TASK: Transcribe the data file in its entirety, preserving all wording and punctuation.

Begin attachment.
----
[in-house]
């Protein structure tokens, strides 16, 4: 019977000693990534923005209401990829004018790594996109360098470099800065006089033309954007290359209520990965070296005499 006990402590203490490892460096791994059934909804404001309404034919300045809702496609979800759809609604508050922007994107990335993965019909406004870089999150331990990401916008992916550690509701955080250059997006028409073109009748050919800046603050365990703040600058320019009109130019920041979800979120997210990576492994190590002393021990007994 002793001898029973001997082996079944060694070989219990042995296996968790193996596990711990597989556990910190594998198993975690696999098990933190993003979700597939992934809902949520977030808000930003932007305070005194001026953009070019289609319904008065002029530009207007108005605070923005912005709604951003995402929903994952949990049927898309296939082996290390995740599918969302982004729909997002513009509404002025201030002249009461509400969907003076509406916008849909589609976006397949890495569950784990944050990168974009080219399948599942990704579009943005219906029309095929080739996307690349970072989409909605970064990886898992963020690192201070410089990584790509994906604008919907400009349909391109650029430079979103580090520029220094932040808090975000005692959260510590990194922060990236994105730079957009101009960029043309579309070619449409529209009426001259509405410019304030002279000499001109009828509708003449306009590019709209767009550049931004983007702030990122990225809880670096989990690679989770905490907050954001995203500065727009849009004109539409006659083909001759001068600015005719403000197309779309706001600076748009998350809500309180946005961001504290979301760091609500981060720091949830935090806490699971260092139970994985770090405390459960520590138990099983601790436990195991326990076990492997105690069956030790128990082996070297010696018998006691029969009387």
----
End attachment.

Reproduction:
[in-house]
């Protein structure tokens, strides 16, 4: 019977000693990534923005209401990829004018790594996109360098470099800065006089033309954007290359209520990965070296005499 006990402590203490490892460096791994059934909804404001309404034919300045809702496609979800759809609604508050922007994107990335993965019909406004870089999150331990990401916008992916550690509701955080250059997006028409073109009748050919800046603050365990703040600058320019009109130019920041979800979120997210990576492994190590002393021990007994 002793001898029973001997082996079944060694070989219990042995296996968790193996596990711990597989556990910190594998198993975690696999098990933190993003979700597939992934809902949520977030808000930003932007305070005194001026953009070019289609319904008065002029530009207007108005605070923005912005709604951003995402929903994952949990049927898309296939082996290390995740599918969302982004729909997002513009509404002025201030002249009461509400969907003076509406916008849909589609976006397949890495569950784990944050990168974009080219399948599942990704579009943005219906029309095929080739996307690349970072989409909605970064990886898992963020690192201070410089990584790509994906604008919907400009349909391109650029430079979103580090520029220094932040808090975000005692959260510590990194922060990236994105730079957009101009960029043309579309070619449409529209009426001259509405410019304030002279000499001109009828509708003449306009590019709209767009550049931004983007702030990122990225809880670096989990690679989770905490907050954001995203500065727009849009004109539409006659083909001759001068600015005719403000197309779309706001600076748009998350809500309180946005961001504290979301760091609500981060720091949830935090806490699971260092139970994985770090405390459960520590138990099983601790436990195991326990076990492997105690069956030790128990082996070297010696018998006691029969009387």